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‘I feel an open crater inside’

Priyanka Dubey | Updated on February 01, 2019 Published on February 01, 2019

Unsafe bet “Based on reports in local newspapers and other leads on gender crimes around India, I picked the stories that moved me enough to find out more”   -  tzahiV

Priyanka Dubey describes the writing of No Nation for Women, her exhaustively reported book on gender and caste violence in India, and how it changed her life

There was much incredulity when a Thomson Reuters Foundation survey last year rated India as the world’s most dangerous country for women, ahead of war-torn Syria and conservative Saudi Arabia, and many dismissed it as a matter of perception. Within a few months, author Priyanka Dubey weighed in expertly on the debate through her book No Nation for Women, based on her six-year travel around the country to track down some of the most bone-chilling cases of sexual violence, custodial rape, caste atrocities and human trafficking that escaped the radar of mainstream media. Dubey describes the writing of the book and how the experience changed her.

People write books for different reasons. In my case, it was for self-preservation. Six years ago, I was facing intense pressure from my parents to get married. I was in my early 20s and had no interest in marrying then. To buy some time, I started to work on a book.

By then, I had already worked for about three years on gender-based stories. Whenever I looked for non-fiction books on rape and sexual violence for reference reading, all I could find in libraries and online bookstores were works dating back to the Partition, and none from contemporary India; so I decided to write one.

The reporting part of it took more than four years. Based on reports in local newspapers and other leads on gender crimes around India, I picked the stories that moved me enough to find out more. I rather feel that the stories chose me.

The writing of it took close to another three years. Even as I began to piece together the stories, I could see how dark this book was going to be. There were times I doubted whether such a grim work would attract any readers at all. But slowly I realised that given the dark times we are living in, it was inevitable for that darkness to slip into the documentation of our lives and times.

Now I feel that the darkness of this book is its biggest strength — its ugly stories make us uncomfortable, but we cannot, and should not, look away from them.

Those scenes of violence came back to haunt me in unexpected ways. Once when I was with a friend at a coffee bar in a Delhi suburb, my mind was suddenly filled with visuals of a water canal I had seen three years earlier in Bardhaman district of West Bengal. The body of a young girl had been found in this canal in October 2013. She had been gang-raped and her body brutally slashed with a razor-like object, much like “we peel the skin of an onion”, the girl’s mother told me when I interviewed her in December 2014.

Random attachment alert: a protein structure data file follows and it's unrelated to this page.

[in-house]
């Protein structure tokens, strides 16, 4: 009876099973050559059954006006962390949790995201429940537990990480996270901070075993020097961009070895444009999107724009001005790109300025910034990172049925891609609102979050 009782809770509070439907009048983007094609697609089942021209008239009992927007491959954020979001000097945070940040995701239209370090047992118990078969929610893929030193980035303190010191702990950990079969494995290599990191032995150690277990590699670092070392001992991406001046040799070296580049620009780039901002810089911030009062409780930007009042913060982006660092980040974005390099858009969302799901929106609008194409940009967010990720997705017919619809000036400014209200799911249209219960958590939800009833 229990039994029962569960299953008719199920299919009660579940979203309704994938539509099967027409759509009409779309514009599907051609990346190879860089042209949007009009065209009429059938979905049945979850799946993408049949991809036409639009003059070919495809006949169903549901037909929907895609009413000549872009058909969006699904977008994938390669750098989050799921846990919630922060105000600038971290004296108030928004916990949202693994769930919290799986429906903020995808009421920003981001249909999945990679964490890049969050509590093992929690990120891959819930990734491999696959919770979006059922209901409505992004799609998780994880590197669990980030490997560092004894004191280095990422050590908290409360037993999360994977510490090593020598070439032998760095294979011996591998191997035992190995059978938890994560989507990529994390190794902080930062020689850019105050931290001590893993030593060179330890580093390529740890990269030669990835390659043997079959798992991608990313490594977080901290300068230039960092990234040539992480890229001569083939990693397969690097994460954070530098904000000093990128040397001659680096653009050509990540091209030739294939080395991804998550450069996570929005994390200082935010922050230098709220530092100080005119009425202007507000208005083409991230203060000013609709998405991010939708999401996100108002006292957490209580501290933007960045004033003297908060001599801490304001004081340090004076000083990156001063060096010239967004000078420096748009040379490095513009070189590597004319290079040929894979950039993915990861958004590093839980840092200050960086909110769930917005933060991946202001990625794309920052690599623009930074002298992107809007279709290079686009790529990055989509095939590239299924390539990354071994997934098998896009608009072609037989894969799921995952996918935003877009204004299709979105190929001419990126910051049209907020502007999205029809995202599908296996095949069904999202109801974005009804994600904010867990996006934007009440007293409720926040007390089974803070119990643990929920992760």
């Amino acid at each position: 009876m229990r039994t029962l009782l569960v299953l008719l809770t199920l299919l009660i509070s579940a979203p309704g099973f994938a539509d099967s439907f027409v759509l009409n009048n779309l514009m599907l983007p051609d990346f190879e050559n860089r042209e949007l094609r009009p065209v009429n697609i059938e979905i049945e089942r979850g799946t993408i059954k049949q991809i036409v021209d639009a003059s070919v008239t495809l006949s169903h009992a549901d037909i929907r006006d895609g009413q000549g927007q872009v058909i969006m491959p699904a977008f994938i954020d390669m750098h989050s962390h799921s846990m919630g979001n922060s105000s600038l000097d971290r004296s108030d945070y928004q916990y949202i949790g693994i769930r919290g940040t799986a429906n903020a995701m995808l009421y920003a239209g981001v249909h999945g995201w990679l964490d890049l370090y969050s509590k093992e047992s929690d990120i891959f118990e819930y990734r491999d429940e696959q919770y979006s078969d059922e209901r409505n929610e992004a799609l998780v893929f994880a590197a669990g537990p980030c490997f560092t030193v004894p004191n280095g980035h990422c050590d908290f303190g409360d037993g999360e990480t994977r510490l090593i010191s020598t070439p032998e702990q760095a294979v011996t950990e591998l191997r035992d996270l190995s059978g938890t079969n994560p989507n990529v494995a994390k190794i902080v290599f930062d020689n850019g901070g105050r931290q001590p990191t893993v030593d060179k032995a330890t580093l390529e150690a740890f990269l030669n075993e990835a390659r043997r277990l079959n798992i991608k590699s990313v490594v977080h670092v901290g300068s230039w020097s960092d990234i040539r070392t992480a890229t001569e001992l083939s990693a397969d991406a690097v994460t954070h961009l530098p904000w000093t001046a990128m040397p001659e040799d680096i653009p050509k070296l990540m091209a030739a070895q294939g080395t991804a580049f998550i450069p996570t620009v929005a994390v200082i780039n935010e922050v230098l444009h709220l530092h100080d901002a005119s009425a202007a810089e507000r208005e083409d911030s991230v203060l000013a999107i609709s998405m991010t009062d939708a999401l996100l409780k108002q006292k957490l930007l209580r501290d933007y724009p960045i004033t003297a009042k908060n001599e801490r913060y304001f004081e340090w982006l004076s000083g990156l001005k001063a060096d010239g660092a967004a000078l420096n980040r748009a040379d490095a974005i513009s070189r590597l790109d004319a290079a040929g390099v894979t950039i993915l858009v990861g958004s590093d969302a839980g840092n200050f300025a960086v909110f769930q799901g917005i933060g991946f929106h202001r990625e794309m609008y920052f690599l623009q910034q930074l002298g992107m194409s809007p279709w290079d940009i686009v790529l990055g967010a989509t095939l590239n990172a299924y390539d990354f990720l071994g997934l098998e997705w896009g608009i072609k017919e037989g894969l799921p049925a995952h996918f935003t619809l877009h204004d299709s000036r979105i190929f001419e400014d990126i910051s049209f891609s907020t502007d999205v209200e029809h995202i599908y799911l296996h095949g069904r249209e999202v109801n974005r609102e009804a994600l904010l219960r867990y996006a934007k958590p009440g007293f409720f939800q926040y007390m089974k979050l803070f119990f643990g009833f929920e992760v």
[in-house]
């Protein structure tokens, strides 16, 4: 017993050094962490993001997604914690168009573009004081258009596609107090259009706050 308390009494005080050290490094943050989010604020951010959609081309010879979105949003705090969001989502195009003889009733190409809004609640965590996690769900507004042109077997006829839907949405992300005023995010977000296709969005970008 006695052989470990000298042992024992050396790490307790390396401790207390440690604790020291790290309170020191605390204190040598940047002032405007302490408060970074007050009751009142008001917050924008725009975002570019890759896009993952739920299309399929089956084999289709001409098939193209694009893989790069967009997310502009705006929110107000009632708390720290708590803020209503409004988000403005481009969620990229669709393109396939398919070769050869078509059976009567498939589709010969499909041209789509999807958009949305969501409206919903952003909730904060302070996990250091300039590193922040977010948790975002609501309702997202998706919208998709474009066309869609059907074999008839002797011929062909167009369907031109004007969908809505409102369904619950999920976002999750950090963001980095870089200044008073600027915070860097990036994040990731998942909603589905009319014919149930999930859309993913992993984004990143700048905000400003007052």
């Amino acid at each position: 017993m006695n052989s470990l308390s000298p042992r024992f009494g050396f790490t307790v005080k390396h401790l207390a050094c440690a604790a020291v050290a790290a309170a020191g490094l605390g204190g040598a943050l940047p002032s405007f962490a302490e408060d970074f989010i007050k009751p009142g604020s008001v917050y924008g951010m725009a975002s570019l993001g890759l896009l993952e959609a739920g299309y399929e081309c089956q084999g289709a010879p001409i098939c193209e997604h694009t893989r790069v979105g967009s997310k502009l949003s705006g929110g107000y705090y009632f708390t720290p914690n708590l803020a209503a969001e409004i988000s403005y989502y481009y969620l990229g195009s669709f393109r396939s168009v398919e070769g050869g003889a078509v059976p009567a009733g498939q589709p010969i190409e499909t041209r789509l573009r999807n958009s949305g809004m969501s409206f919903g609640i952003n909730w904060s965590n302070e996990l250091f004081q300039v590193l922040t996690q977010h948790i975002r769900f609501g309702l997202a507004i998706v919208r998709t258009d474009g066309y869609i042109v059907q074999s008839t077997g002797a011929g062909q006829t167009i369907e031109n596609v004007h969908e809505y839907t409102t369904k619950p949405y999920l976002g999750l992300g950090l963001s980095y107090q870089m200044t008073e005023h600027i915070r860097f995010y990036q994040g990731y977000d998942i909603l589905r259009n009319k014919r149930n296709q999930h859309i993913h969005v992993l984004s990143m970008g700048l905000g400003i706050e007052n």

“She wanted to become something and drag us — her family — out of the trap of poverty. She was the only one in our area who could speak in Hindi, English and Bangla. She was talented, beautiful, and hard-working. Maybe that is why they singled her out. But I will not kneel. We will fight for justice.”

I remember going through the girl’s belongings later. A trophy given by the Bengal division of NCC (National Cadet Corps), notebooks in which she had written small poems on freedom, photos of her clicked in school with friends, her marksheets, birth certificate and, finally, her devastating postmortem report. A full circle of life and death lay in front of my eyes.

When I revisited the mother a year later, I learnt to my horror that all the eight accused men had been let off by a special court for “lack of evidence”. The mother was not even given a copy of the judgment. On being told it was her legal right to get a copy, she finally got one from the public prosecutor.

At other times, the sight of a random woman on the street would trigger memories of the many mothers and daughters I met during my reporting trips. Over several afternoons, they gradually opened up to share their story with me.

Many of them are fighting long, painful legal battles against all odds — including witnesses turning hostile, pressure to compromise, social stigma, financial strain and threat to life. Despite the trauma, these women spoke with utmost compassion and courage.

No Nation For Women: Reportage On Rape from India, the World’s Largest Democracy Priyanka Dubey Simon & Schuster Non-fiction ₹699

 

The six years that I took to work on this book were undoubtedly the loneliest and most exhausting period of my life. I used to fall sick often while writing and would cry a lot. There were many breakdowns in between, when I lost all hopes of finishing the book. Then I began setting a modest per-day target and just aimed to meet that.

While working on the book, all I wanted was to complete it and I thought I would be happy after that. But now that it’s done, I feel an open crater inside me. I am numb. Moreover, I think that my natural ability to feel happiness has been altered. I don’t think anyone ever recovers completely from in-depth conflict and crisis reporting.

(As told to Shriya Mohan)

Priyanka Dubey is a Bilingual Correspondent at BBC India

Published on February 01, 2019
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